The whole chapter is dedicated to the detailed description of celebrating the Jewish Passover – their liberation from Egypt. It is a celebration of God’s work, as he was the sole agent of this deliverance. ‘But at the place which the Lord thy God shall choose to place his name in, there thou shalt sacrifice the Passover at even, at the going down of the sun, ant the season that thou camest fourth out of Egypt.’
This remembrance (long, seven day feasts) heals. It re-centres and renews the person. However, it is not only the individual who needs this renewal. This healing remembrance is equally important for the collective psyche. Without this re-focusing on God as the giver of life, collective consciousness starts malfunctioning. Making our places of worship visible is a vital service to the community. Perhaps, as a modest version of the above ‘statutes of observing the Sabbath’ is to remind society and our neighbours: ‘this is the church’, ‘your liberation happens in it’.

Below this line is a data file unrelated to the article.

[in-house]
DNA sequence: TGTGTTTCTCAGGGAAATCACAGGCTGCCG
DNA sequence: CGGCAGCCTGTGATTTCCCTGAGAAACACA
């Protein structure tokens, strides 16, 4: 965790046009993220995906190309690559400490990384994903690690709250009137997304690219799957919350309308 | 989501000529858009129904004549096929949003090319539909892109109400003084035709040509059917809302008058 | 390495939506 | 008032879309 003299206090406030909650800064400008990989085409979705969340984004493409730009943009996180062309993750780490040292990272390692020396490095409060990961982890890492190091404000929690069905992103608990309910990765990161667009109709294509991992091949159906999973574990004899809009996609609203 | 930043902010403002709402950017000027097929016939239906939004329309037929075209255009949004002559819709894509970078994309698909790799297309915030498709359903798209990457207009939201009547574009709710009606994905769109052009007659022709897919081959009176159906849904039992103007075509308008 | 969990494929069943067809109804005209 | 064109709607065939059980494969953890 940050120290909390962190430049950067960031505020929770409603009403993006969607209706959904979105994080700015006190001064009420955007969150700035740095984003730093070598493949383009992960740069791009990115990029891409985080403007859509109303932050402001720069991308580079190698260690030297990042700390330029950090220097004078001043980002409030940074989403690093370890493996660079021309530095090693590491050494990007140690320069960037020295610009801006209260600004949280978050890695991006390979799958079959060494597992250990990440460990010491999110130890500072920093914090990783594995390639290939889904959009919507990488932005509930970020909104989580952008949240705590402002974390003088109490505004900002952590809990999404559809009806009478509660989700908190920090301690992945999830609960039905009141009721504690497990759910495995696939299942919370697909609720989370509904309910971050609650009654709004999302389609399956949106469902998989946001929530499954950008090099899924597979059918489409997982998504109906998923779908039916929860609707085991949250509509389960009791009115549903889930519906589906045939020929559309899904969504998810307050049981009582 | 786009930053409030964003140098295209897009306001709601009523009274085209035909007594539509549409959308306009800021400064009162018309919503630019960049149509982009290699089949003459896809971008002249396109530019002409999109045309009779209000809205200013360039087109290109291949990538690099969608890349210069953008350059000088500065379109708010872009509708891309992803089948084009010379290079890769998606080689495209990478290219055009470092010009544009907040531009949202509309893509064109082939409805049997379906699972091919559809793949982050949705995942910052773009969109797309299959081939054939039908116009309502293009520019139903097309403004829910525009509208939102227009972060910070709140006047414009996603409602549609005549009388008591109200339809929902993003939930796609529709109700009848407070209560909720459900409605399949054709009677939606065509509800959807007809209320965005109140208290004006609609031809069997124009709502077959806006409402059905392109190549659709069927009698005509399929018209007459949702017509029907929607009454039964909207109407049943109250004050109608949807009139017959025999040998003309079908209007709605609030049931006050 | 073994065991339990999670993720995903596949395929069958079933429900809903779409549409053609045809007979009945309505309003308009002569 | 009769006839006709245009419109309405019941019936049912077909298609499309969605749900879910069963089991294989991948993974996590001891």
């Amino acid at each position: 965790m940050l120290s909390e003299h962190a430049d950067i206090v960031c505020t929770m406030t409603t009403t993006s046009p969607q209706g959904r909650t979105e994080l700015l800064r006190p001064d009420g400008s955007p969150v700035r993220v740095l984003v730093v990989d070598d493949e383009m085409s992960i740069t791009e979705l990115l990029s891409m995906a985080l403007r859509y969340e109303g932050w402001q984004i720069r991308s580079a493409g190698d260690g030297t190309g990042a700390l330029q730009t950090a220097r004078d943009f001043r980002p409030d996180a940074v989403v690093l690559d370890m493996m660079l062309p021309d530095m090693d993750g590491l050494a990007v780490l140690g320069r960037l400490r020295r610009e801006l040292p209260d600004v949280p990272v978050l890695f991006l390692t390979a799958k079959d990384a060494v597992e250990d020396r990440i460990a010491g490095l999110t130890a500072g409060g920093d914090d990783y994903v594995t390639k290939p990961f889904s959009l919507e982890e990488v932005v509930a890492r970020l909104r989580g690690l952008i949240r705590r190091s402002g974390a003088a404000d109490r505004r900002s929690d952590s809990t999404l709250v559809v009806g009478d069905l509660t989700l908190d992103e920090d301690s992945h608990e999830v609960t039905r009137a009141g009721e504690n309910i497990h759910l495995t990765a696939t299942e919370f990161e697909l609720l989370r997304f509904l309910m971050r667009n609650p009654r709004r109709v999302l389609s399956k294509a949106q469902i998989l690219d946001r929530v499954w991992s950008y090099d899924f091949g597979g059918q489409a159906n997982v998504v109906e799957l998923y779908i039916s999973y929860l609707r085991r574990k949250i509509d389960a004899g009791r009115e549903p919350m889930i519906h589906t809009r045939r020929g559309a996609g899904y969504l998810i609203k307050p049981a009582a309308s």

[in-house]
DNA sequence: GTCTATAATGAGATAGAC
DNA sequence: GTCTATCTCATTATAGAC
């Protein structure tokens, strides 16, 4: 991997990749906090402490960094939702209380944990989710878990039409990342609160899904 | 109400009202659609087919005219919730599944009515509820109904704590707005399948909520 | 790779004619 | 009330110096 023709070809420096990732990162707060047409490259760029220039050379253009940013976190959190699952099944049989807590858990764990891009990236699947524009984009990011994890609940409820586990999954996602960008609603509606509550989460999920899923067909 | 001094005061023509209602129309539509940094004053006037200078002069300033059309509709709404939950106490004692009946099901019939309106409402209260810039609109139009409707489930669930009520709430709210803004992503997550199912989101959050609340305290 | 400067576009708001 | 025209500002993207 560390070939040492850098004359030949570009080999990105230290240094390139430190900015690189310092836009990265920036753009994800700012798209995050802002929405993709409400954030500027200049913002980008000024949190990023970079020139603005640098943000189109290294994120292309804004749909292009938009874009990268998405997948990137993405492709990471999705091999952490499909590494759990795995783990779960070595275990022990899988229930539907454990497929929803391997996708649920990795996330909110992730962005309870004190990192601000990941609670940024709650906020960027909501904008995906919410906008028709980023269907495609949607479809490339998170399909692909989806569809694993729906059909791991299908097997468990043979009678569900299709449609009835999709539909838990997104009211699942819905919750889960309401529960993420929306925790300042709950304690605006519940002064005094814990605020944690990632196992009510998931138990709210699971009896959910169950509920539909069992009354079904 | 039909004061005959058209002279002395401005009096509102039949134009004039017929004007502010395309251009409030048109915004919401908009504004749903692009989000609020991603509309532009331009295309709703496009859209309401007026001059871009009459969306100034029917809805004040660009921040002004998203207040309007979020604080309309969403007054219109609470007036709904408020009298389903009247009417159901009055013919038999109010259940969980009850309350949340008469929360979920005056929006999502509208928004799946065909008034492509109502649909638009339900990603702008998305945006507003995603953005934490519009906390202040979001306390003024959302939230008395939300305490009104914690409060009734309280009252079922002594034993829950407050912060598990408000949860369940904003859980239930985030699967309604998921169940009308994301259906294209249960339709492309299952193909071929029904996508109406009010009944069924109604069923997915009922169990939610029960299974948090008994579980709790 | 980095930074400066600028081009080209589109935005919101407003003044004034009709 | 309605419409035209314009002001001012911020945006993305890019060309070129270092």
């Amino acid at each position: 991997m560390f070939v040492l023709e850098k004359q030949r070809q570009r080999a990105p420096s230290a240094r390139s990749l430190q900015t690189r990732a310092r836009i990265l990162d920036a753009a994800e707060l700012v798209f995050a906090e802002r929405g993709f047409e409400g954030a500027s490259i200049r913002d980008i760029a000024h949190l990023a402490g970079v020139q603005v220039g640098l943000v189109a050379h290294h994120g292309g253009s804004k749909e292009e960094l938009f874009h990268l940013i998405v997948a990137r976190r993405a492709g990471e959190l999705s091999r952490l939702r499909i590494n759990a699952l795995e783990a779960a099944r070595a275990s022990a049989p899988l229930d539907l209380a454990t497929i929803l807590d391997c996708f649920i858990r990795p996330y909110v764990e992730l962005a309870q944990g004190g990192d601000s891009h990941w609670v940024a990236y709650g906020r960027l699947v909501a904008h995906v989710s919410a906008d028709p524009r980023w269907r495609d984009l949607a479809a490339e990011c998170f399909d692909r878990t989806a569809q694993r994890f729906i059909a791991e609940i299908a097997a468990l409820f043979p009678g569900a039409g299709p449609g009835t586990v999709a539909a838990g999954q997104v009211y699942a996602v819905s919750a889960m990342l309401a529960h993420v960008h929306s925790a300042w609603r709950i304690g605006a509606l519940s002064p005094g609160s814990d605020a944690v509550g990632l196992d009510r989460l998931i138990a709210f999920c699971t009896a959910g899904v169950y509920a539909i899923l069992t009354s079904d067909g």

Without this remembering and encounter, as a community, a similar blindness falls upon us which is recorded in the Acts. ‘Then Paul said…O full of all subtlety and all mischief, thou child of the devil, thou enemy of all righteousness, wilt thou not cease to pervert the right ways of the Lord? And now, behold, the hand of the Lord is upon thee, and thou shalt be blind, not seeing the sun for a season. And immediately there fell on him a mist and a darkness; and he went about seeking some to lead him by the hand.’
Again, two passages, a pair from Cranmer’s lectionary, which are not ‘user-friendly’, and we cannot pass by unchallenged.
These are verbal Icons, expressions of how the world is seen from Saint Augustine's..